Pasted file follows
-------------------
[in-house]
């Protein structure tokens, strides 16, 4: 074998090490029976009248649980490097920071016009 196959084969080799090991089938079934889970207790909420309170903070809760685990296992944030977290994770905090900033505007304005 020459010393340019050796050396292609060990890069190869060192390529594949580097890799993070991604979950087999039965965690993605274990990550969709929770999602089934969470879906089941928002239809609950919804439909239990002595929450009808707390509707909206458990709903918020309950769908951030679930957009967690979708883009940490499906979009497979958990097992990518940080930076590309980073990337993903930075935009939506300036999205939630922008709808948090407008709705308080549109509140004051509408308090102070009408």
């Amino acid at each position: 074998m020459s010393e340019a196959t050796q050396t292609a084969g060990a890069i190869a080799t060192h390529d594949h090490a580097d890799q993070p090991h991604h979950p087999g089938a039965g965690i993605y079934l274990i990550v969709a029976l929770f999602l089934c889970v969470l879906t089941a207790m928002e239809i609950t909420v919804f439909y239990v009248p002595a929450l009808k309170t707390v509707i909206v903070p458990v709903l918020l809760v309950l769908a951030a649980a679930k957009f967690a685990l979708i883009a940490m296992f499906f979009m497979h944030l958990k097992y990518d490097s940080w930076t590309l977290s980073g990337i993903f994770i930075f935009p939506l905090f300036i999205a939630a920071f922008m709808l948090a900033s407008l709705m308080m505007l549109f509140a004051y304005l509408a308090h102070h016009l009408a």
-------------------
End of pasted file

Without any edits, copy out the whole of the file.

[in-house]
């Protein structure tokens, strides 16, 4: 074998090490029976009248649980490097920071016009 196959084969080799090991089938079934889970207790909420309170903070809760685990296992944030977290994770905090900033505007304005 020459010393340019050796050396292609060990890069190869060192390529594949580097890799993070991604979950087999039965965690993605274990990550969709929770999602089934969470879906089941928002239809609950919804439909239990002595929450009808707390509707909206458990709903918020309950769908951030679930957009967690979708883009940490499906979009497979958990097992990518940080930076590309980073990337993903930075935009939506300036999205939630922008709808948090407008709705308080549109509140004051509408308090102070009408």
């Amino acid at each position: 074998m020459s010393e340019a196959t050796q050396t292609a084969g060990a890069i190869a080799t060192h390529d594949h090490a580097d890799q993070p090991h991604h979950p087999g089938a039965g965690i993605y079934l274990i990550v969709a029976l929770f999602l089934c889970v969470l879906t089941a207790m928002e239809i609950t909420v919804f439909y239990v009248p002595a929450l009808k309170t707390v509707i909206v903070p458990v709903l918020l809760v309950l769908a951030a649980a679930k957009f967690a685990l979708i883009a940490m296992f499906f979009m497979h944030l958990k097992y990518d490097s940080w930076t590309l977290s980073g990337i993903f994770i930075f935009p939506l905090f300036i999205a939630a920071f922008m709808l948090a900033s407008l709705m308080m505007l549109f509140a004051y304005l509408a308090h102070h016009l009408a």